The Millennium Cave Tour is an absolute-must for anyone visiting Espiritu Santo. It’s an all-day tour with a pick-up from your accommodation at around 8am and you will arrive back at around 4pm. While the cave tour does require a level of fitness, being sure-footed is invaluable.
Our guide was the grandson of the chief who discovered the caves. The story he told me is that one day his grandfather was out ‘hunting wild beasts’ when he discovered the caves on land owned by his village. In 1997 he took his grandson to the caves and believing this could be a tourism attraction, they spent the next three years building a track to the caves, through the caves and back to their village.
The tour opened in 2000 and was accordingly named, The Millennium Cave Tour.
On our first night at Barrier Beach House, I was studying a map of Santo where some of the Island’s attractions were listed. Shane was pouring me a pre-dinner drink and I told him we definitely wanted to do the cave tour. He said, ‘Can I make a suggestion? I’d recommend you do the cave tour sooner rather than later as it hasn’t rained for a few weeks and if it does rain, you can’t do the tour’.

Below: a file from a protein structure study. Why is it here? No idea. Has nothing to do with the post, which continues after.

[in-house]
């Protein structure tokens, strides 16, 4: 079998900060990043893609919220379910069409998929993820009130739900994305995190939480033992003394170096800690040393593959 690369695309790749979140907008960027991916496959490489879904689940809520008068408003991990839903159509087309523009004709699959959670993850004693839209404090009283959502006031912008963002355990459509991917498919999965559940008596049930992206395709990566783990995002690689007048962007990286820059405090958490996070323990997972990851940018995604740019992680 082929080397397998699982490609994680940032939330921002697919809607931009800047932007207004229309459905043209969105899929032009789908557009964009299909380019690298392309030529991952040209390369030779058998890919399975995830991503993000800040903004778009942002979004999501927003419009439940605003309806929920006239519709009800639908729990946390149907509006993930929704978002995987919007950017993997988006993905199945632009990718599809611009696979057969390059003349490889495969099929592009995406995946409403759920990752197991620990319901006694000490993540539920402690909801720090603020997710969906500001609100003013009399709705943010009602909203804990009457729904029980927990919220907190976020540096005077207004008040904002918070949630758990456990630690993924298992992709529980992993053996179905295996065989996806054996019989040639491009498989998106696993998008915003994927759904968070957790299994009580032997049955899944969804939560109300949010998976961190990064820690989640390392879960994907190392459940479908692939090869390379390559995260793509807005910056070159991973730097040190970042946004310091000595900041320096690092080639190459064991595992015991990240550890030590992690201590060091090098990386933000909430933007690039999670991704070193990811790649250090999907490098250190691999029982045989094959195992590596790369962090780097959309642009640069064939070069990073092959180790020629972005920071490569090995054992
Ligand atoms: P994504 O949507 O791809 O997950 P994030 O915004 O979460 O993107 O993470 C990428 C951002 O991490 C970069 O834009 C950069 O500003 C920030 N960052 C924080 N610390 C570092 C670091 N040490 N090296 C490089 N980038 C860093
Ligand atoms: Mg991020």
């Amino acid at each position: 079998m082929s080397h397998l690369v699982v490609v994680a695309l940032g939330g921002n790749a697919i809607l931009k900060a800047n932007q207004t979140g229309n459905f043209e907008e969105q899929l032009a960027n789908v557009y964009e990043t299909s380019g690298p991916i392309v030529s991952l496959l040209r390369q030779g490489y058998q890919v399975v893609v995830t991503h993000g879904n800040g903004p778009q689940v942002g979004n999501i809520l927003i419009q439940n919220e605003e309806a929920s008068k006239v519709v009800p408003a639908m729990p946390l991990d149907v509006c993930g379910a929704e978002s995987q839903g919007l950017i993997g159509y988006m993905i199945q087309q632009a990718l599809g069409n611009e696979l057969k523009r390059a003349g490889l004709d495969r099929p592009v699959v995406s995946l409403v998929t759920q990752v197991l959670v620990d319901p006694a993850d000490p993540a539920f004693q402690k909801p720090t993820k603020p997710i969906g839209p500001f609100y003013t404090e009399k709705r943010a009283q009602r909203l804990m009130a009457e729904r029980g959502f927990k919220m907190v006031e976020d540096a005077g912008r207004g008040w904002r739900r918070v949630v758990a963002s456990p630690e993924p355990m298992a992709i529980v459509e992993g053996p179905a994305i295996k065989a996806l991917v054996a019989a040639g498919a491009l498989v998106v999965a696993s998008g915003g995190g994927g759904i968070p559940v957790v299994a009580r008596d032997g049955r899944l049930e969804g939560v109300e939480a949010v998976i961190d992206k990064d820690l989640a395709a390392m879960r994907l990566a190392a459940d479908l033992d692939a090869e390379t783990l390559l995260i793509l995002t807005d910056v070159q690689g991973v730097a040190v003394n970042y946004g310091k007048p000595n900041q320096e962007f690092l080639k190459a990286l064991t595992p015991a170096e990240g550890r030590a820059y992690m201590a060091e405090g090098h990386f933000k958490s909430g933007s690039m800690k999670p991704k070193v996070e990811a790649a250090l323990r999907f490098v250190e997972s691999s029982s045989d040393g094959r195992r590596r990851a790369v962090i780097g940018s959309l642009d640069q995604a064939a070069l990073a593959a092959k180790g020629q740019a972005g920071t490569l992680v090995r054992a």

We had thought of having a ‘lay-day’ for the first day of our holiday but we took Shane’s advice and he booked us onto the tour for the very next day. And we are so glad he did because on that day the rain began and it didn’t stop for the rest of our holiday. Many others who arrived at the Beach House with high hopes were unfortunately not able to visit the caves and they were shattered.
The tour costs around $80.00/adult and less for children. You need to provide our own lunch so the girls at the Beach House made us up some baguettes and bottled water. Wear a swimsuit with something like shorts and a tee-shirt over the top as you will be getting wet and a bit dirty, especially if you slip and fall in the mud! A light backpack with sunscreen, insect repellant and a go-pro camera is about all you’ll need to take with you.
Bright and early we were picked up in a Hilux which is one of about two types of cars you will see on Santo. The kids were very happy to ride in the back seated on a wooden plank while Drew and I took the more comfy option.
We were driven into Luganville where we went to the tour office. This is a community business where all profits go back into the Vunaspef Village on the site of the cave. The day’s activities were explained to us and we signed a very casual (by Australian standards) consent form and then it was back into the Hilux.
The drive to the first village took around 45-minutes and was on a dirt road full of pot holes so the car traveled slowly. We were heading up into the hills and the scenery was stunning. Santo is densely covered in vegetation and is very, very green.